While owning a home may be a dream for many, not everyone wants to take on the burden of buying a house. For many, renting is a more cost-effective and convenient approach, as there’s no need to worry about repairs and maintenance costs.
Because so many people pay the rent every month, it’s important to understand the rental market. If you’re curious about what renting looks like from a range of angles, here are 20 insightful rent statistics worth checking out.
1. 42% of Renters Commit More Than One-Third of Their Income to Housing
In comparison to homeowners, renters dedicate more of their income to housing. A shocking 42% of renters spend more than one-third of their household’s income on housing. Homeowners usually only commit 24% of their household’s income to their mortgage.
[Source: Freddie Mac]
2. 38% of Renter Households Are Rent-Burdened
Of renter households, 38% are considered rent-burdened. Usually, this means that their housing costs exceed 30% of their income. Additionally, they may have trouble affording various necessities, like food, transportation, clothing, and required medical care.
If more than 50% of a household’s income goes to rent, it may be considered severely rent-burdened. At that stage, the chance of financial difficulties, including handling other necessary living expenses, is incredibly high.
3. 30% of Renters Spend More Than They Originally Budgeted on Housing
When it comes to rental prices, 30% of renters end up spending more than they originally budgeted. Of the remaining renters, 50% found a property that aligned with their budget, while 20% snagged a place for less than they had allocated.
4. Vacancy Rates Hit 30-Year Low at Just 6.8%
In mid-2019, rental vacancy rates came in at 6.8%, representing a 30-year low. For professionally-managed apartment buildings, the vacancy rate was below 5% in 135 of the 150 major markets. For 45 of those markets, the vacancy rate was actually under 3%
5. Only 45% of Renters Can Afford to Buy a Home in Their City
Affordability is commonly cited as the reason why renters choose to rent instead of buy. Overall, just 45% of renters could reasonably afford to buy a median-priced home where they live. However, in high-cost markets – like much of the West Coast and the Northeast – as little as 10% of local renters can potentially afford to buy.
6. 84% of Renters Believe They Are Making the Affordable Choice
Real estate markets can shift quickly, transitioning from a buyer’s to a seller’s market and back again with surprising ease. When home prices go up, many people start viewing renting as a more affordable option. Right now, 84% of renters believe they are making the economical choice when it comes to housing. That’s 17 points higher than in 2018 and appears to be an all-time high.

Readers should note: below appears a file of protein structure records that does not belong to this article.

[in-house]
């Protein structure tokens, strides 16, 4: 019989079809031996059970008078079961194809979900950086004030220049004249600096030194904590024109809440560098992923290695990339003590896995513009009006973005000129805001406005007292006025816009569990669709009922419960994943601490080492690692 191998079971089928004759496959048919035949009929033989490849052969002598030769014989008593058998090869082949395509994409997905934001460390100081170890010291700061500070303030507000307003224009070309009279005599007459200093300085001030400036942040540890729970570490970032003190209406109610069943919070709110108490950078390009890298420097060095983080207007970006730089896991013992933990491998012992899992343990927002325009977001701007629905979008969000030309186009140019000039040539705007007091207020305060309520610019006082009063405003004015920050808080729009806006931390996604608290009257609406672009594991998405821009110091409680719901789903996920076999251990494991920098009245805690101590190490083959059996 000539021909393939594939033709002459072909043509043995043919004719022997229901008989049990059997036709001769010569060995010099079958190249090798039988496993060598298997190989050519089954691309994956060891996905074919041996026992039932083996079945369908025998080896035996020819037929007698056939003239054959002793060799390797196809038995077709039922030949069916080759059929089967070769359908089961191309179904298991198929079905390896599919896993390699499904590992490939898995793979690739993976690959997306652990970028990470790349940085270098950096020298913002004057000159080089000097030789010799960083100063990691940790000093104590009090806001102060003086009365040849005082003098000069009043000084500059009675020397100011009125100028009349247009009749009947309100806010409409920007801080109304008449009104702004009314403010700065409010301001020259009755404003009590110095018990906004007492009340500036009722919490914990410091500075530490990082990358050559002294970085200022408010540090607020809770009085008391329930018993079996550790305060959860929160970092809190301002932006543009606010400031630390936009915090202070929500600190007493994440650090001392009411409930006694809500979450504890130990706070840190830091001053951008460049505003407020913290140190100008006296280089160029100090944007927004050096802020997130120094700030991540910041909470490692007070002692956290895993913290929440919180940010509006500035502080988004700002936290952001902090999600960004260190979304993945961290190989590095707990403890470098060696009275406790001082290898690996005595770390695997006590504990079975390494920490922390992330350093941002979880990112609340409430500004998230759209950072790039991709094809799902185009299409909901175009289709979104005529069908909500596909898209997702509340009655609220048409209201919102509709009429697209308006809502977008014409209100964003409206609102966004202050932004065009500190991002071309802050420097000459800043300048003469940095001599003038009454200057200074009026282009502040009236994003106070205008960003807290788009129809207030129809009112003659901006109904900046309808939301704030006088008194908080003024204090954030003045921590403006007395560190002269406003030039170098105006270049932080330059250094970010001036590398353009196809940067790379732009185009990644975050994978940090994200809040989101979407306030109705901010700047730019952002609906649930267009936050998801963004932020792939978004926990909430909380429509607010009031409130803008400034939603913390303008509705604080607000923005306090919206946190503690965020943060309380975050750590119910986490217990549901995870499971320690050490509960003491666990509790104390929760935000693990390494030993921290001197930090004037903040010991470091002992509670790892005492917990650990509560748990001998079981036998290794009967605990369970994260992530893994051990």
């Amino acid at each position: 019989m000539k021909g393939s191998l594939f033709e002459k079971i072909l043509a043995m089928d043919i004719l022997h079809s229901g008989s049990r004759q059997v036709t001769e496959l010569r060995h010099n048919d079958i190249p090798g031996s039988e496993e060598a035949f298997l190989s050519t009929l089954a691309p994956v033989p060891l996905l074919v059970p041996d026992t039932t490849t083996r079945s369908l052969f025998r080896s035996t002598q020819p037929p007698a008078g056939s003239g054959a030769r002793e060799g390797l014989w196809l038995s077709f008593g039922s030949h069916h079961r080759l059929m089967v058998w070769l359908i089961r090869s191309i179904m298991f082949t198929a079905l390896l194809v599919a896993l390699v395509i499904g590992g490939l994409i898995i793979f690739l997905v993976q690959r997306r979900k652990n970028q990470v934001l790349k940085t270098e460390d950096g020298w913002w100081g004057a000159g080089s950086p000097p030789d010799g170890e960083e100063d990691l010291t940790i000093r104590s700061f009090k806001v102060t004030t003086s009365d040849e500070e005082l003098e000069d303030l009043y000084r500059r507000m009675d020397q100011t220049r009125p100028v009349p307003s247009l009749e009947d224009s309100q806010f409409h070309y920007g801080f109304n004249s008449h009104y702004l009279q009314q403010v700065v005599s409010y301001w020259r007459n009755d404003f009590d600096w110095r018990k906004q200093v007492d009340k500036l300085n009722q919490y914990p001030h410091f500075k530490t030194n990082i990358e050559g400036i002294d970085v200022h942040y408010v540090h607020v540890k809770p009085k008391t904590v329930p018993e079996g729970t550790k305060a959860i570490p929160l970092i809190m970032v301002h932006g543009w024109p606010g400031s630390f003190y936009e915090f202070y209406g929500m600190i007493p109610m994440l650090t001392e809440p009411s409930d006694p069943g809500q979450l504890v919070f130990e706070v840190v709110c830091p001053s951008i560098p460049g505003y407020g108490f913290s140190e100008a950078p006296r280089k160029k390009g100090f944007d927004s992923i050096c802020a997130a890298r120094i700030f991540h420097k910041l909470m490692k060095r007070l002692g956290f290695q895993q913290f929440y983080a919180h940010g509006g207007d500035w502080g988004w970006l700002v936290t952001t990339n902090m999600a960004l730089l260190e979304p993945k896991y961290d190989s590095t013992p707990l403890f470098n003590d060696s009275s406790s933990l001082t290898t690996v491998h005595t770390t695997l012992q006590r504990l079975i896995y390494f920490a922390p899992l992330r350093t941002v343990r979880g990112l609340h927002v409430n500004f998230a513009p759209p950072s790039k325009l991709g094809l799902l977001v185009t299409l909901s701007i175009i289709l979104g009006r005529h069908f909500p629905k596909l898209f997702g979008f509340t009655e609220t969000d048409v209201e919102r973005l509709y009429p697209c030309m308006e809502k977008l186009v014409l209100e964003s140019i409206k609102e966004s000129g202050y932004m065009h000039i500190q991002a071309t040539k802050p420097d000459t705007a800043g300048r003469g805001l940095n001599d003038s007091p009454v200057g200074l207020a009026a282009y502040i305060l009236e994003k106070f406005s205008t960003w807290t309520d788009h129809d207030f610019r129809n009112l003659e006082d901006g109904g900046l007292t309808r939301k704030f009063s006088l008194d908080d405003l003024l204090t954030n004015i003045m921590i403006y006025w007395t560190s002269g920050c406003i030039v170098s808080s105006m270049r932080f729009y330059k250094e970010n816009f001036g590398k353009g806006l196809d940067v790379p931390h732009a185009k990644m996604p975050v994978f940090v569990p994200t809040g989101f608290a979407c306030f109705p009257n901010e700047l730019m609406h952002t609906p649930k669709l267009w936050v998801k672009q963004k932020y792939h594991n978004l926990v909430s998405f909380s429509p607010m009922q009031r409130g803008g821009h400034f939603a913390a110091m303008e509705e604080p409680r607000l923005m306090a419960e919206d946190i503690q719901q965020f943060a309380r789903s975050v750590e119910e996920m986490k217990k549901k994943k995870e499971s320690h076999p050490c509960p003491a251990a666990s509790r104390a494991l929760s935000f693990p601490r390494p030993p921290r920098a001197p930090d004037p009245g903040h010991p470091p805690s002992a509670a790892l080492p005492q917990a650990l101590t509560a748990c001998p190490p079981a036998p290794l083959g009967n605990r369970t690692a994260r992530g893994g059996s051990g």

[Source: Freddie Mac]
7. On Average, Renting a One-Bedroom Apartment Costs $962 a Month
In the United States, renting an average one-bedroom apartment sets a household back $962 a month (as of July 2020). For a two-bedroom apartment, the monthly cost heads over the four-figure threshold, coming in at $1,193.
[Source: Apartment List]
8. There are 43 Million Renters in the United States
The number of renters in the country ebbs and flows depending on housing market conditions, average wages, and more. Currently, there are approximately 43 million renters in the United States.
9. 42% of Renters Live in Single-Family Homes
When most people think of renting, they envision apartment living. However, most renters actually live in single-family homes. Overall, 42% are in houses.
Of the remaining renters, 37% of renters live in apartments (buildings with at least five units). Another 17% are in buildings with two to four units, while the remaining 5% are renting mobile homes.
[Source: National Multifamily Housing Council]
10. 5% of Renters Use Housing Assistance to Help Pay Rent
Housing assistance is a critical resource. Government or non-profit organization housing vouchers are used by 5% of renters, covering all or part of their housing costs.
11. New Mexico’s One-Bedroom Rent Price Increased 24.34% in a Year, Outpaces Every Other State